It takes tremendous resources to achieve Casey’s vision: a society in which low-income families can become financially secure and raise healthy, well-educated children in stable, permanent families in supportive communities. The Foundation has always exceeded the minimum requirement for philanthropic organizations to pay out at leas t5% of their assets per year. But in the late 1990s, Casey leaders began exploring social investing as a way to put even more of the Foundation’s assets to work for its mission. Besides traditional grant making, Trustees and senior leadership wanted to use all the philanthropic tools available and devote as much of the Foundation’s assets as possible to reach its goals.
In 1998, the Foundation authorized up to $20 million of its endowment for program- and mission-related investments aimed at improving the lives of vulnerable children and their families. Based on the early success of its investments, the Foundation increased the amount reserved for social investments to $100 million in 2003 and to $125 million, almost 5% of the endowment, in 2010. In 2013, more than $100 million was devoted to social investments spanning affordable housing development and community facilities; job creation through micro and small business financing; and development of services aimed at improving outcomes for vulnerable children and families. The Foundation’s social investment staff works hand in hand with Casey experts to ensure that the investments closely align with program objectives.
Casey, Social Investments and Philanthropy
In 2002, the Foundation brought together a group of foundations in Baltimore so that those already making social investments, particularly program-related investments (PRIs), could share their experiences and advice. The foundations involved eventually formed a network called the PRI Makers Network. In 2007, leaders from the Annie E. Casey Foundation, the F.B. Heron Foundation and Meyer Memorial Trust launched a “More for Mission Campaign,” challenging foundations to increase social investing by $10 billion within five years. In 2008, a More for Mission Campaign Resource Center was launched in Boston. Meanwhile, Philanthropy Northwest, a regional association of grant makers, agreed to house the PRI Makers Network, and a home base was established in Seattle.
In 2012, the PRI Makers Network and More for Mission Campaign formally merged to form the Mission Investors Exchange. This network represents more than 200 foundations and organizations interested in using mission-related investing as a strategy to accomplish their philanthropic goals. The group offers a central point of information for foundations looking to access social investing resources. It works with other affinity groups such as the Council on Foundations, Global Impact Investing Network and Confluence Philanthropy, and also hosts workshops, webinars and conferences for foundations interested in program-related and mission-related investing.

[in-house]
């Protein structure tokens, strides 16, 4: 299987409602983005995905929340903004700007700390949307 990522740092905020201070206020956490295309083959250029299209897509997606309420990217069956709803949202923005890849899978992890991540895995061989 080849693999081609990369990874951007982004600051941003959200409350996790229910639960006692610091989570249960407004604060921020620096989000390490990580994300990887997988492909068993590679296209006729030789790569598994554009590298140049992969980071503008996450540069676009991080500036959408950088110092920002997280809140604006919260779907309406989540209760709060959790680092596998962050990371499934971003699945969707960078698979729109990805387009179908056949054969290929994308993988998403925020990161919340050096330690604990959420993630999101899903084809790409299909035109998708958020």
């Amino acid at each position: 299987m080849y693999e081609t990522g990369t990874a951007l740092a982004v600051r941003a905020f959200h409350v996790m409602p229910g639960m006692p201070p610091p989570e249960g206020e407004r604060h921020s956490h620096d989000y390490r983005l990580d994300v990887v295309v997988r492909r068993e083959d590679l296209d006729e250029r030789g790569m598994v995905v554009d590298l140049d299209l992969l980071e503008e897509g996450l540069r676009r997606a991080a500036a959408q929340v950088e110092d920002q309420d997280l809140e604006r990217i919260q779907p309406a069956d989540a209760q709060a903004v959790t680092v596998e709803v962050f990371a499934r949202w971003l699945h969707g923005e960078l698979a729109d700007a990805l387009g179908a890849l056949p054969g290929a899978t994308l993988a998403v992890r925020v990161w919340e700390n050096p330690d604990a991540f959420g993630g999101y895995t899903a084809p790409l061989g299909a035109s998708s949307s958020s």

The Casey Foundation continues to play a leadership role in encouraging greater use of social investing. It provides financial support to the Mission Investors Exchange and also supports the field through grants for such activities as:
- Supporting networking activities involving Community Development Financial Institutions (CDFIs) and other social investing entities in our civic sites of Baltimore and Atlanta.
- Providing training in Results-Based Leadership for “next-generation” leaders of CDFIs.
- Funding research and documentation on the impact and performance of social investments.
An Example of a Social Investment
To complement its work to help families in poor, rural communities build savings and assets, the Foundation in 2007 made a Program-Related Investment in Coastal Enterprises, Inc., a private, nonprofit Community Development Corporation and Community Development Financial Institution serving rural communities in Maine. The PRI helped capitalize a $10 million economic and affordable housing loan fund, called the Northern Heritage Development Fund (NHDF), to help develop housing, businesses, jobs and community services targeted to six counties in the poorest and most rural region in the state. The return on investment has far exceeded the goals of the original proposal, resulting in the creation or retention of more than 1,500 jobs and support for numerous businesses, community facilities, affordable housing developments and community services, leveraging a total of about $6.2 million to date. “The NHDF is meeting its goal of providing resources to businesses and communities seeking to diversify their historic, natural-resource-based economies while valuing and maintaining their culture, history and natural environment,” Coastal Enterprises concluded in a recent report to the Casey Foundation.
This is just one example. To give a sense of the overall impact of all of Casey’s social investments, consider that the Foundation’s more than $100 million in loans, deposits and equity investments in 2012 have raised an additional $686 million through co-investments and the leveraging of additional funds. In addition, Casey’s investment of $45 million in loan guarantees has leveraged a total of $130 million, primarily in support of the redevelopment of East Baltimore.